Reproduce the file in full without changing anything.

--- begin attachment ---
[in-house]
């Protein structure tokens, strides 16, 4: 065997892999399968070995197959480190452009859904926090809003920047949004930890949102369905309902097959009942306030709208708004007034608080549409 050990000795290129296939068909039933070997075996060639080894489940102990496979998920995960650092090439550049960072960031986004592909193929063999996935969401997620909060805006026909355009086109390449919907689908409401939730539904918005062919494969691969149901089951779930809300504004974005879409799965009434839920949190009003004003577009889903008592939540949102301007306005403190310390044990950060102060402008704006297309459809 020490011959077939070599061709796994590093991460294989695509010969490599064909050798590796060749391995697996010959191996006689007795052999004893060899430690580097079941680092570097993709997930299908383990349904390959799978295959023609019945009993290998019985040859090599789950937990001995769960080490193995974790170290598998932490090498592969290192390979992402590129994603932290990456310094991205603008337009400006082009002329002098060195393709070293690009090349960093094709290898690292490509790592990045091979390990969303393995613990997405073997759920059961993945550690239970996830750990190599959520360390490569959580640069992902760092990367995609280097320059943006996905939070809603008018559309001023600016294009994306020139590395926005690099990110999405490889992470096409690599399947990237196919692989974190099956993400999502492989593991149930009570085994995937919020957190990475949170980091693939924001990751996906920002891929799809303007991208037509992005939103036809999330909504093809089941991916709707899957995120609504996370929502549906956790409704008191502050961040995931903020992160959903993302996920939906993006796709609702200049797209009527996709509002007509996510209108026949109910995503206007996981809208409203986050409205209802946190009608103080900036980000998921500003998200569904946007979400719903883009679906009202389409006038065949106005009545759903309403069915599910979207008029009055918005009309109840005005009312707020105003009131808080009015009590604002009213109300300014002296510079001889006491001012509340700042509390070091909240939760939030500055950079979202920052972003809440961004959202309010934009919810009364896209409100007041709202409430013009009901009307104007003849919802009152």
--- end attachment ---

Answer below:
[in-house]
């Protein structure tokens, strides 16, 4: 065997892999399968070995197959480190452009859904926090809003920047949004930890949102369905309902097959009942306030709208708004007034608080549409 050990000795290129296939068909039933070997075996060639080894489940102990496979998920995960650092090439550049960072960031986004592909193929063999996935969401997620909060805006026909355009086109390449919907689908409401939730539904918005062919494969691969149901089951779930809300504004974005879409799965009434839920949190009003004003577009889903008592939540949102301007306005403190310390044990950060102060402008704006297309459809 020490011959077939070599061709796994590093991460294989695509010969490599064909050798590796060749391995697996010959191996006689007795052999004893060899430690580097079941680092570097993709997930299908383990349904390959799978295959023609019945009993290998019985040859090599789950937990001995769960080490193995974790170290598998932490090498592969290192390979992402590129994603932290990456310094991205603008337009400006082009002329002098060195393709070293690009090349960093094709290898690292490509790592990045091979390990969303393995613990997405073997759920059961993945550690239970996830750990190599959520360390490569959580640069992902760092990367995609280097320059943006996905939070809603008018559309001023600016294009994306020139590395926005690099990110999405490889992470096409690599399947990237196919692989974190099956993400999502492989593991149930009570085994995937919020957190990475949170980091693939924001990751996906920002891929799809303007991208037509992005939103036809999330909504093809089941991916709707899957995120609504996370929502549906956790409704008191502050961040995931903020992160959903993302996920939906993006796709609702200049797209009527996709509002007509996510209108026949109910995503206007996981809208409203986050409205209802946190009608103080900036980000998921500003998200569904946007979400719903883009679906009202389409006038065949106005009545759903309403069915599910979207008029009055918005009309109840005005009312707020105003009131808080009015009590604002009213109300300014002296510079001889006491001012509340700042509390070091909240939760939030500055950079979202920052972003809440961004959202309010934009919810009364896209409100007041709202409430013009009901009307104007003849919802009152």